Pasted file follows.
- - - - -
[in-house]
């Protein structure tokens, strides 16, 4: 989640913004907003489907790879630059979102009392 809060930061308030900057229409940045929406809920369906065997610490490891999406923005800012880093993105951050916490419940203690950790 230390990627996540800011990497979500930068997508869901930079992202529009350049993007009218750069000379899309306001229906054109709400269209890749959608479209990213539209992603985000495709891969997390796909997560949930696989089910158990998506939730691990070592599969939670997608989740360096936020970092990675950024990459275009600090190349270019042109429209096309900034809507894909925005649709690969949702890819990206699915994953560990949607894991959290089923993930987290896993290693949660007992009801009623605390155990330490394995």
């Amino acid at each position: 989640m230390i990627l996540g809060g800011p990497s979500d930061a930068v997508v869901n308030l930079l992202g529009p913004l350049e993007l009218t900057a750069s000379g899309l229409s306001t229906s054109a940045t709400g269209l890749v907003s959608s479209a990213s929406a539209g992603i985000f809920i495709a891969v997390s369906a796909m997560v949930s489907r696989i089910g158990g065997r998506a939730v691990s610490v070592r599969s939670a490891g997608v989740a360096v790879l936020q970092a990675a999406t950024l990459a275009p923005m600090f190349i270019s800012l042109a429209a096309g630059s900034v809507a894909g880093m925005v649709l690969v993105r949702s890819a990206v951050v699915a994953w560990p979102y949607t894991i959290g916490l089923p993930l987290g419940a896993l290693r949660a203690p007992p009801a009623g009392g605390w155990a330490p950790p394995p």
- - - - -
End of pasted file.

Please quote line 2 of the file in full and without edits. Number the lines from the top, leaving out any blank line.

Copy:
């Protein structure tokens, strides 16, 4: 989640913004907003489907790879630059979102009392 809060930061308030900057229409940045929406809920369906065997610490490891999406923005800012880093993105951050916490419940203690950790 230390990627996540800011990497979500930068997508869901930079992202529009350049993007009218750069000379899309306001229906054109709400269209890749959608479209990213539209992603985000495709891969997390796909997560949930696989089910158990998506939730691990070592599969939670997608989740360096936020970092990675950024990459275009600090190349270019042109429209096309900034809507894909925005649709690969949702890819990206699915994953560990949607894991959290089923993930987290896993290693949660007992009801009623605390155990330490394995």